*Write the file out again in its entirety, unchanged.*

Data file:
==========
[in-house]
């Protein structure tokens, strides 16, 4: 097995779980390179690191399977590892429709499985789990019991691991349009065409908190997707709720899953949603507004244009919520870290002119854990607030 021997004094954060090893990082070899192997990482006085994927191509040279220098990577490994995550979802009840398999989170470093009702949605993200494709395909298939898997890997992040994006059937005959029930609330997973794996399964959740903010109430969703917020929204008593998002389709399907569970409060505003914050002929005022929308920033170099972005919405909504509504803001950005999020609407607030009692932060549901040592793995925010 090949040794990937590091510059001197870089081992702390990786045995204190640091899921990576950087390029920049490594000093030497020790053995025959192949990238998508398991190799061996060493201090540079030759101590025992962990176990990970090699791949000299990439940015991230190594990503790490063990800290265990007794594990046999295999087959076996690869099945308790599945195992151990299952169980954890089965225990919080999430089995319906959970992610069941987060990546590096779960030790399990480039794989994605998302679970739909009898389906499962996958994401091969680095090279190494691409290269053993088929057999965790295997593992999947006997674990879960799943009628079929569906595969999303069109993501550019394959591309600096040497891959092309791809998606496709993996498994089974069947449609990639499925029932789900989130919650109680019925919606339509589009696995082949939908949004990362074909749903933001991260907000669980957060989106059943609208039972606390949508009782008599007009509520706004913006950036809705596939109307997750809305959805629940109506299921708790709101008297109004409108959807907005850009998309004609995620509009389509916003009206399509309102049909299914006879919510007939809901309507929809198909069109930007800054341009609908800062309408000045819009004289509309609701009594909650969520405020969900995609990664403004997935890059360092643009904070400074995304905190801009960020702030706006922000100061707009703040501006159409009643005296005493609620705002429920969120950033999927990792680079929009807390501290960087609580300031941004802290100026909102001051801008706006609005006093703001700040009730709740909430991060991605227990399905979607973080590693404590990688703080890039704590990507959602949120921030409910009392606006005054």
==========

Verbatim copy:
[in-house]
């Protein structure tokens, strides 16, 4: 097995779980390179690191399977590892429709499985789990019991691991349009065409908190997707709720899953949603507004244009919520870290002119854990607030 021997004094954060090893990082070899192997990482006085994927191509040279220098990577490994995550979802009840398999989170470093009702949605993200494709395909298939898997890997992040994006059937005959029930609330997973794996399964959740903010109430969703917020929204008593998002389709399907569970409060505003914050002929005022929308920033170099972005919405909504509504803001950005999020609407607030009692932060549901040592793995925010 090949040794990937590091510059001197870089081992702390990786045995204190640091899921990576950087390029920049490594000093030497020790053995025959192949990238998508398991190799061996060493201090540079030759101590025992962990176990990970090699791949000299990439940015991230190594990503790490063990800290265990007794594990046999295999087959076996690869099945308790599945195992151990299952169980954890089965225990919080999430089995319906959970992610069941987060990546590096779960030790399990480039794989994605998302679970739909009898389906499962996958994401091969680095090279190494691409290269053993088929057999965790295997593992999947006997674990879960799943009628079929569906595969999303069109993501550019394959591309600096040497891959092309791809998606496709993996498994089974069947449609990639499925029932789900989130919650109680019925919606339509589009696995082949939908949004990362074909749903933001991260907000669980957060989106059943609208039972606390949508009782008599007009509520706004913006950036809705596939109307997750809305959805629940109506299921708790709101008297109004409108959807907005850009998309004609995620509009389509916003009206399509309102049909299914006879919510007939809901309507929809198909069109930007800054341009609908800062309408000045819009004289509309609701009594909650969520405020969900995609990664403004997935890059360092643009904070400074995304905190801009960020702030706006922000100061707009703040501006159409009643005296005493609620705002429920969120950033999927990792680079929009807390501290960087609580300031941004802290100026909102001051801008706006609005006093703001700040009730709740909430991060991605227990399905979607973080590693404590990688703080890039704590990507959602949120921030409910009392606006005054």